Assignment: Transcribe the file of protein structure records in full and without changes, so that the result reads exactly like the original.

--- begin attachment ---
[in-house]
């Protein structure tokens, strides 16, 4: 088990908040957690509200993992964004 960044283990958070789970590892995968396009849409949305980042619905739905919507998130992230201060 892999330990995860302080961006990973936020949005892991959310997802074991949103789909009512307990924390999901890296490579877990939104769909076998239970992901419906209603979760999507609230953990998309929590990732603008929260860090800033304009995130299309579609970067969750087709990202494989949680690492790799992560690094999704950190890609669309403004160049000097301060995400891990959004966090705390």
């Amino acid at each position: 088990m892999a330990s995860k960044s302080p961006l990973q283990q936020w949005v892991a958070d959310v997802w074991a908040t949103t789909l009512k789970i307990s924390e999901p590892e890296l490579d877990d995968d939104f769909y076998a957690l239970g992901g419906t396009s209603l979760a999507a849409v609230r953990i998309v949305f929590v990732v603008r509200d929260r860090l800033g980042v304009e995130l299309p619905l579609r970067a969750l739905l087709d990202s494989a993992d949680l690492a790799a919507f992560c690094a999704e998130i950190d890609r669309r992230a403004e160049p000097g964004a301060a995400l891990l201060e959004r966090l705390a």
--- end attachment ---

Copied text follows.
[in-house]
């Protein structure tokens, strides 16, 4: 088990908040957690509200993992964004 960044283990958070789970590892995968396009849409949305980042619905739905919507998130992230201060 892999330990995860302080961006990973936020949005892991959310997802074991949103789909009512307990924390999901890296490579877990939104769909076998239970992901419906209603979760999507609230953990998309929590990732603008929260860090800033304009995130299309579609970067969750087709990202494989949680690492790799992560690094999704950190890609669309403004160049000097301060995400891990959004966090705390």
């Amino acid at each position: 088990m892999a330990s995860k960044s302080p961006l990973q283990q936020w949005v892991a958070d959310v997802w074991a908040t949103t789909l009512k789970i307990s924390e999901p590892e890296l490579d877990d995968d939104f769909y076998a957690l239970g992901g419906t396009s209603l979760a999507a849409v609230r953990i998309v949305f929590v990732v603008r509200d929260r860090l800033g980042v304009e995130l299309p619905l579609r970067a969750l739905l087709d990202s494989a993992d949680l690492a790799a919507f992560c690094a999704e998130i950190d890609r669309r992230a403004e160049p000097g964004a301060a995400l891990l201060e959004r966090l705390a």